Lok Natya Samaroh brought to the urban audience the folk forms of Nautanki, Nacha and Bidesiya

The diverse and myriad folk theatre forms produced by the collective genius of the Indian people are a reservoir of creative energy. These forms have inspired pioneers like Habib Tanvir, Bhanu Bharti and Bansi Kaul, who synthesised these forms with modern theatrical technique to evolve an idiom for Indian theatre. The four-day Lok Natya Samaroh organised by Sahitya Kala Parishad, Delhi, at Shri Ram Centre in the Capital last week afforded theatre lovers the joy of watching three folk forms remarkable for their vigour and vitality. The tremendous response of the audience to these forms — Nautanki, Nacha and Bidesiya — showed the urban audience’s fascination for the folk culture of different regions.

The festival ended with the presentation of Bhikari Thakur’s “Beti Bechwa” in Bhojpuri. Known as the ‘Shakespeare of Bhojpuri’, Bhikari was a poet, singer and actor who could captivate thousands of villagers through the night. The style of presentation he evolved for his kind of theatre came to be known as Bidesiya. He exposed social evils and focused on the plight of women who were left behind to struggle for survival by their husbands who had to migrate to cities in search of livelihood. To him migration was the root of misery. That’s the reason his style became popular as Bidesiya.

Satish Anand worked in Bihar for years to adapt this form to the modern theatrical idiom. Sanjay Upadhyay further explored the vitality of this form.

The play was presented by Qutubpur Bhikhari Thakur under the direction of Ram Das Rahi. The professional troupe is based in Bhikari’s village and the performers have worked under the direction of Bhikari Thakur, who died in 1971. “Beti Bechwa” brought to the fore the agony of a little girl who is sold by her parents in a marriage to a man much older than her father. It began with the entire group singing in ballad style. It had melodrama, comedy and a strong element of poetry rendered by the actor-singers in a high pitch. Pathos was the dominant mood. The lamentation of the little girl expressed through music was heart-rending. True to its folk character, the female roles were played by the male cast.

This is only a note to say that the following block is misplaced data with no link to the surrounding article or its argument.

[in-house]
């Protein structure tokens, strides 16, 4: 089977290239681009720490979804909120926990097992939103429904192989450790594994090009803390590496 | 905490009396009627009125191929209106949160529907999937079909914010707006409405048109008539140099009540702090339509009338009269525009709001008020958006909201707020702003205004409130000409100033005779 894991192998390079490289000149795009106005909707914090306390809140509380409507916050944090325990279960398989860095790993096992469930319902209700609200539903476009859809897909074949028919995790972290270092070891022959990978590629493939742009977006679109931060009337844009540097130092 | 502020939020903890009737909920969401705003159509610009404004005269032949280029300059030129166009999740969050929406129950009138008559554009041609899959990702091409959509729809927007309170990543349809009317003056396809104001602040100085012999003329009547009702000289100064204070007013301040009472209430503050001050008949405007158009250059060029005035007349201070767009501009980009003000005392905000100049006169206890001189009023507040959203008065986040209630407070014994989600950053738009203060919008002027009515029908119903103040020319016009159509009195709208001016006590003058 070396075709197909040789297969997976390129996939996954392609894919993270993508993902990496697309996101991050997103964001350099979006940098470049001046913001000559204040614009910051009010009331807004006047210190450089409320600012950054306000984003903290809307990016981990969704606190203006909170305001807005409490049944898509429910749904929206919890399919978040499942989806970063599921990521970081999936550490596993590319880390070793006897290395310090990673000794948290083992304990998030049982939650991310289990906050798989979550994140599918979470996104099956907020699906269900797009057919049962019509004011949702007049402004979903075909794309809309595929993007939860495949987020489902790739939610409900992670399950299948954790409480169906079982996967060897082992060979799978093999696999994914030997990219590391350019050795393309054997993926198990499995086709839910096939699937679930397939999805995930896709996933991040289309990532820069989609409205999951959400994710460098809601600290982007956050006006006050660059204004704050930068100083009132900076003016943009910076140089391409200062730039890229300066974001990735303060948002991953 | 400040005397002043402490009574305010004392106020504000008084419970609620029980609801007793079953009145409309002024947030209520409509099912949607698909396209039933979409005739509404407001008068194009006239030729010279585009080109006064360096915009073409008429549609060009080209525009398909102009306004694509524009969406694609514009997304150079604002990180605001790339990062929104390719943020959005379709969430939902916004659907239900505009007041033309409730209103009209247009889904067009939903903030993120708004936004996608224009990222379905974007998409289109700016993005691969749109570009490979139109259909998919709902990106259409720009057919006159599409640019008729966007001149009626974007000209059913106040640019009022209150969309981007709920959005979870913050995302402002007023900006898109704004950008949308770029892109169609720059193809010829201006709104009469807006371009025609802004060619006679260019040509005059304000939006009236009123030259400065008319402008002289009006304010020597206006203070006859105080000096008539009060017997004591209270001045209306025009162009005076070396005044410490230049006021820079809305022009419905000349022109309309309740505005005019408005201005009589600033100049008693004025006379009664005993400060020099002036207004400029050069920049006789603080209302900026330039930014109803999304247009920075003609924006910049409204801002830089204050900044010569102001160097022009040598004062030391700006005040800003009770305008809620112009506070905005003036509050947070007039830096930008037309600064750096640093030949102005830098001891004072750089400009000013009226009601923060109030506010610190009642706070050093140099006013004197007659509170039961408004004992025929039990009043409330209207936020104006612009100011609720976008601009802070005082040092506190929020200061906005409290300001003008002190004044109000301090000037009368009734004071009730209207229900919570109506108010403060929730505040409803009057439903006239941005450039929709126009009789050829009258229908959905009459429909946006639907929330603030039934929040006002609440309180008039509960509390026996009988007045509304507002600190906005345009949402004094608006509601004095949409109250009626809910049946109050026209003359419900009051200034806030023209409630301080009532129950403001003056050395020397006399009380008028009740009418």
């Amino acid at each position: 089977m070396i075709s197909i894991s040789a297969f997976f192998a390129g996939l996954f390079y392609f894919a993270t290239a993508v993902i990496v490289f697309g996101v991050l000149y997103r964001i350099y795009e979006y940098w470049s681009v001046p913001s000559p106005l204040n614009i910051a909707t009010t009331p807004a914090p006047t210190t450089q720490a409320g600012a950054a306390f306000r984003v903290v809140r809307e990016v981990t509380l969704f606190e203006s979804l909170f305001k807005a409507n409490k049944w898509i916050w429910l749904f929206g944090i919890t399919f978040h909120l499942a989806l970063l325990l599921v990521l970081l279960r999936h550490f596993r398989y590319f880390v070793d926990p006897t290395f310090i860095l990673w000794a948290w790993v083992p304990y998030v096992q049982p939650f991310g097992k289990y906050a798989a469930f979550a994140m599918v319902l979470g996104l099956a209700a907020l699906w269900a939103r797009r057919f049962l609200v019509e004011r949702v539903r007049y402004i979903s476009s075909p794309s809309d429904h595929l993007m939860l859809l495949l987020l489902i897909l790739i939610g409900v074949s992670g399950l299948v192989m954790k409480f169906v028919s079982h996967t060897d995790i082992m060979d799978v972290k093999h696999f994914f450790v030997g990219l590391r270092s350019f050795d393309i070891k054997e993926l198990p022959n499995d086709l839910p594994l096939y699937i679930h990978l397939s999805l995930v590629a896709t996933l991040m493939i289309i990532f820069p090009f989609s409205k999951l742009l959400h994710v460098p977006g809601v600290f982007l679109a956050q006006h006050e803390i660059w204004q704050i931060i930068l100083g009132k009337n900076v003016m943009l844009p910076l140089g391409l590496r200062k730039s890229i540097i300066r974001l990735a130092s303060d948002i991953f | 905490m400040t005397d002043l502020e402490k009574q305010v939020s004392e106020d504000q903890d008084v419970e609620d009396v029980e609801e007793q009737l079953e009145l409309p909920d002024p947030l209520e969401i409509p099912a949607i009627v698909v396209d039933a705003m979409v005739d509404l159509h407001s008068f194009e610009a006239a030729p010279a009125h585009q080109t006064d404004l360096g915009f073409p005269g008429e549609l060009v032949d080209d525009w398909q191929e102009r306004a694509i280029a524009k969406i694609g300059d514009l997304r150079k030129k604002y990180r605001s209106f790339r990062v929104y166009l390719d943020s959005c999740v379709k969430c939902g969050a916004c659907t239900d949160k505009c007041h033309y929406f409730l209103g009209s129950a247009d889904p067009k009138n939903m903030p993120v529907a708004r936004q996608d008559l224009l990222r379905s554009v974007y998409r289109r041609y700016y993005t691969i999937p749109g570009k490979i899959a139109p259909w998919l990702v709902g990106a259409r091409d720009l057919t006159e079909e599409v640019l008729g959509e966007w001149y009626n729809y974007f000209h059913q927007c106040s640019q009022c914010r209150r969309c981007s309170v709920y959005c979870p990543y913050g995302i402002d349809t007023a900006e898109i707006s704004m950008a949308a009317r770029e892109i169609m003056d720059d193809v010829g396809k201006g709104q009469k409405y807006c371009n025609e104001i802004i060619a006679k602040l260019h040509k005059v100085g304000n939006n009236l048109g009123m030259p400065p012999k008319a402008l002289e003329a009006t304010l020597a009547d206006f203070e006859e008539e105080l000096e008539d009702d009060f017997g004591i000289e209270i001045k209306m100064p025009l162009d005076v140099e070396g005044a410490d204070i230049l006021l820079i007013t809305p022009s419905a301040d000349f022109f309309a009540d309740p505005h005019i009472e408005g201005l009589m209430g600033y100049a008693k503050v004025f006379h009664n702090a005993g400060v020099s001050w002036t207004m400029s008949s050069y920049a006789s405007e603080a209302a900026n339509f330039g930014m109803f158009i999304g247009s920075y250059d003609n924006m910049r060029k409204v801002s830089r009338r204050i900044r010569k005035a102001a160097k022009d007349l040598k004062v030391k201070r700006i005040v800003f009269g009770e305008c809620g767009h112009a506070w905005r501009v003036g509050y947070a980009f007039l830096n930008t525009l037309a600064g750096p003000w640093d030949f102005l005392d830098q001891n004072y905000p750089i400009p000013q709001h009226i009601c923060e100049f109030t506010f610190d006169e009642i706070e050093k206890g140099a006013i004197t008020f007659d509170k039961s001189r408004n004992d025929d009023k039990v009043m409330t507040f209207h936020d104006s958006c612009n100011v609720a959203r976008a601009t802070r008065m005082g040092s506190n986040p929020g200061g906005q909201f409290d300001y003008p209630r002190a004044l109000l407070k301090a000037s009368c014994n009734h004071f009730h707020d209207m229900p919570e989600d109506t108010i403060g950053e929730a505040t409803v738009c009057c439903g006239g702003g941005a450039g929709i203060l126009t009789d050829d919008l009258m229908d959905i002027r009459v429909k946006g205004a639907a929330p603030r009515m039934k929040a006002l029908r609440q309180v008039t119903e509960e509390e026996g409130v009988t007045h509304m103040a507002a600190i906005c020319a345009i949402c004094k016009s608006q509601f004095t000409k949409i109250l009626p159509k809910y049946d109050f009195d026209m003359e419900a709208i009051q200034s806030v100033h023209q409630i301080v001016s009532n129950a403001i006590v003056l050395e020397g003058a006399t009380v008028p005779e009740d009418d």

The stories by Vijaydan Detha, an immensely popular folk story writer of Rajasthan, have been fascinating stage directors. Recently Ranjit Kapur adapted and directed a few of his stories for the Repertory Company of National School of Drama. Yogendra Chaube, an NSD graduate based in Chattisgarh, brought to this festival another story of Detha, titled “Pakhandi Baba”, presenting it in the Nacha style. It was an experimental theatrical piece aimed at conveying a contemporary sensibility through the dynamic folk form. While retaining the earthy humour and dynamic flow of action of the original, the director indicted the existing political class. The basic theme was about a cunning young man who manages to fool the people and declares himself a saint. Emboldened by the unprecedented success of his roguery, he decides to join the ranks of politicians to amass money.